Hijinkx’s Facebook:

Interview: Totem Terrors


54- 46 caught up with Max Hicks, bassist for Totem Terrors… Talking South Wales music scene, mix tape songs for lovers and his own musical influences.



How is the band doing? Everything Okay? Anything in the pipeline?


The band’s going great. We’ve been playing a bunch of shows lately, and we’re planning to record our second album in the next few weeks. It’s due out in Spring 2015.



Describe your musical backgrounds and how you have got to where you are now.


We’ve both been in bands since we were 16 or so, though we hadn’t met until I started this one. I started out as a ‘singer’ that was too scared to sing, then I switched to bass because nobody played bass and one of my sister’s friends was a bass player. He was a cool guy – he was older and respected among the youths of our community. He looked out for me a few times when I was being given a hard time for skateboarding, and I looked up to him, so it made sense I’d end up playing bass like he did. After a while, I got a chance to sing in a band – this time I wasn’t scared – and soon after that I played regular guitar whilst singing. Fast forward a couple of bands, and I found myself drawn back to bass, which is where I am now – and I still sing.

Rosie is a really good piano player on the quiet – that’s how she started – but she’s also been playing classical guitar since she was a kid. She joined this band as a drummer first. After a while, our first guitar player left, so Rosie switched to guitar, and that’s the way things have stayed.



For those yet to experience Totem Terrors, how would you best describe what you do?


Well, we’re an ‘indie rock’ band with our roots in post-punk, although we’ve progressed beyond that niche. We’re a two-piece – I play bass and sing, Rosie plays guitar and sings – but we use a drum machine, so we’re functionally a three.




Best gig you’ve ever done?


Hard to say. Probably when we played IndieTracks festival in summer 2014. It’s a small indie festival based in an old railway station. We got to play in the station church, which is like a 1940’s Southern American tin shack type of affair. It was a great show – we played well, and we had a full house. Watching all those guys sitting on the pews was neat. And it was a Sunday – our own Sunday service!



How would you rate the health of the current South Wales music scene? 


It’s really good for up-and-coming bands, but the lack of an independent mid-sized venue in Cardiff is hurting the scene. No mid-size venue means no middle-weight bands playing Cardiff on their tours. That means less support opportunities for locals bands, less industry presence and less buzz in general. Touring bands come as far as Bristol, so Bristol gets all the action whilst Cardiff starves. It’s a shame, because at the street level there are dozens of amazing bands here (I appreciate Cardiff isn’t all of South Wales, but it is the capital and in my experience the majority of bands from other parts of Wales eventually end up here, at least for a little while).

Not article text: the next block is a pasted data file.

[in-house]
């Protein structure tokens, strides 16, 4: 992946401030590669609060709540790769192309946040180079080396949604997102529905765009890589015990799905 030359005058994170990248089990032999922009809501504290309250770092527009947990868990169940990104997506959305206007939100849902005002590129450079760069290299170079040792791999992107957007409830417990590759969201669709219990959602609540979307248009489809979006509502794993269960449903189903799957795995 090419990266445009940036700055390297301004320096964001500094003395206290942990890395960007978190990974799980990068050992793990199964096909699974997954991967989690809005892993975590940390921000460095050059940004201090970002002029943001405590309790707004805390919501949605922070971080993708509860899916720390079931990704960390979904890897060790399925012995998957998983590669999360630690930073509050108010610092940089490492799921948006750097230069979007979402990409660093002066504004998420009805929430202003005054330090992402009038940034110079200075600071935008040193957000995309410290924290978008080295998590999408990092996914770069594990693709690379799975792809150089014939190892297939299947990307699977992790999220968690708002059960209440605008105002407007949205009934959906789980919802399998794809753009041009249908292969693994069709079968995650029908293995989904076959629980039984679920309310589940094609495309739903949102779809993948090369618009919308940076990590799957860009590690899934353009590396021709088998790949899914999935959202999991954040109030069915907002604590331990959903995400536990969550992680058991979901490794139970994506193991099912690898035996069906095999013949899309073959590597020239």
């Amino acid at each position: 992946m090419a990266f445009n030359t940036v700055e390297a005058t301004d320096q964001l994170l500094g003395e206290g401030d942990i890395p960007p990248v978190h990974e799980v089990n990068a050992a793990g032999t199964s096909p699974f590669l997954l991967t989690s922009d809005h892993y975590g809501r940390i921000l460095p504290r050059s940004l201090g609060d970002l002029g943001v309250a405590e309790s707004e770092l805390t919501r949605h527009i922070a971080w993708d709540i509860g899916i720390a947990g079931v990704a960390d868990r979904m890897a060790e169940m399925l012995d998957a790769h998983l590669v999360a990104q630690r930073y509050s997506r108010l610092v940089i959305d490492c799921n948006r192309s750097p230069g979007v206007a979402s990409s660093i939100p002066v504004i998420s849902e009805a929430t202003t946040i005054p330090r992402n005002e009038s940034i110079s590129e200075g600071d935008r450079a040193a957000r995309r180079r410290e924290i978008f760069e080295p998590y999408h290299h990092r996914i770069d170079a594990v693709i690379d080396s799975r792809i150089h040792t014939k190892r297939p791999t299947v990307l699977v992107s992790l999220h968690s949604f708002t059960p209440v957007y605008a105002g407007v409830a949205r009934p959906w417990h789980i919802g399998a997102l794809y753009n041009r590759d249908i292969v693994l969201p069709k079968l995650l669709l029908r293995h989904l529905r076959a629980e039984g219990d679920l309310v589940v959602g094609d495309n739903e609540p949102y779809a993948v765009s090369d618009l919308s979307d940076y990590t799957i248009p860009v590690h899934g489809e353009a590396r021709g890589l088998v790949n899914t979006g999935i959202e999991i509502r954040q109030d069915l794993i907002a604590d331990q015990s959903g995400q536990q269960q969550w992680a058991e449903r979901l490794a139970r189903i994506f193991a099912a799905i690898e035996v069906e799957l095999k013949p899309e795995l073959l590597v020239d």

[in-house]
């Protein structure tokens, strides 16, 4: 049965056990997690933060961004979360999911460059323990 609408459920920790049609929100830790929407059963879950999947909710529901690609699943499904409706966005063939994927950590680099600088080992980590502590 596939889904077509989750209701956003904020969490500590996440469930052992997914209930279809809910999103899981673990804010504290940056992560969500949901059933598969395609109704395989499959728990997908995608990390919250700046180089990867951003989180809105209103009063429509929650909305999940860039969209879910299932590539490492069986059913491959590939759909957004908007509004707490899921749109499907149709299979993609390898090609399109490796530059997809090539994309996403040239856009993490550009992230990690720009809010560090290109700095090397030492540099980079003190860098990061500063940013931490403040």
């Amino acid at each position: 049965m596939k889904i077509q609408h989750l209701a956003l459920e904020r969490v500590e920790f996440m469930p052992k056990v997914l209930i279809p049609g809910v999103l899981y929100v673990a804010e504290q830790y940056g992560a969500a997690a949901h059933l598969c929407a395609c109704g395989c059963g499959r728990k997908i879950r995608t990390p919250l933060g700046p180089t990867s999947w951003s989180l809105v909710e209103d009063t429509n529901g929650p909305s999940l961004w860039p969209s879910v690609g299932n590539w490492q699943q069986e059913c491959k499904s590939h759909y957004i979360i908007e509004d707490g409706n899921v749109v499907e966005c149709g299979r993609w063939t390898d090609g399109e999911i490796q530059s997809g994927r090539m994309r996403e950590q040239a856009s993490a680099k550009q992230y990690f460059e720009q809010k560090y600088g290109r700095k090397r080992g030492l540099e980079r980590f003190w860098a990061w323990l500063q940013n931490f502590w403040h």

Favourite venue?


I don’t really have one. I’m fond of certain places – Roll For The Soul in Bristol, or Brixton Windmill for example – but from a playing stand-point, there’s nowhere that’s obviously better than anywhere else. From a watching stand-point, I like non-standard venues. Theatres, churches, boats, that kind of thing. I think it keeps a well-worn idea (i.e. playing live gigs) fresh.



Who would you site as your biggest influences musically?


There’d be such a list! Plus, a lot of the time, your favourite bands aren’t necessarily the ones that have influenced you, only you might not realise that. Off the top of my head, I’d say PiL, Wire, Pixies, Talking Heads, Thee Oh Sees, Big Black, Pere Ubu. Rosie has a completely different list, needless to say.



If you could augment your band with the addition of any musician and instrument – what would you choose and why?


Well, a drummer is the obvious. We originally had a human drummer to go with the drum machine, so we’d get that double-drummers thing but with a small difference. After Rosie switched to guitar, we couldn’t find a permanent drummer, and we eventually settled as a two-piece. Outside of that, I’d go for a Martin Swope / Brian Eno sound and tape manipulator type of person, or a Bob Nastanovich percussionist / general mayhem generator. Fun people.



Favourite band of 2014?


Trust Fund. Or Nehruvian Doom, if that counts as a band.



Vinyl, MP3, CD or other?


Vinyl always.



If you made a 5 song mix tape to impress a lover, what would you put on it? 


I’d write her five songs and put those on there*. Either that or just put ‘Love Serenade’ by Barry White five times in a row because it’s hilarious. And sexy.



Favourite musical decade?


I think of decades in terms of ‘x5-‘x5, because I think it’s more accurate, at least stylistically. In which case mine would be ’75-’85.



Outside of Music, what are your passions?


Football, though I hate it sometimes. Writing. Skateboard art. Shoes. Girls. Can I say girls?



* I totally wouldn’t but the idea’s pretty good, right? (Very romantic – Thom)






You can catch everything Totem Terrors Here: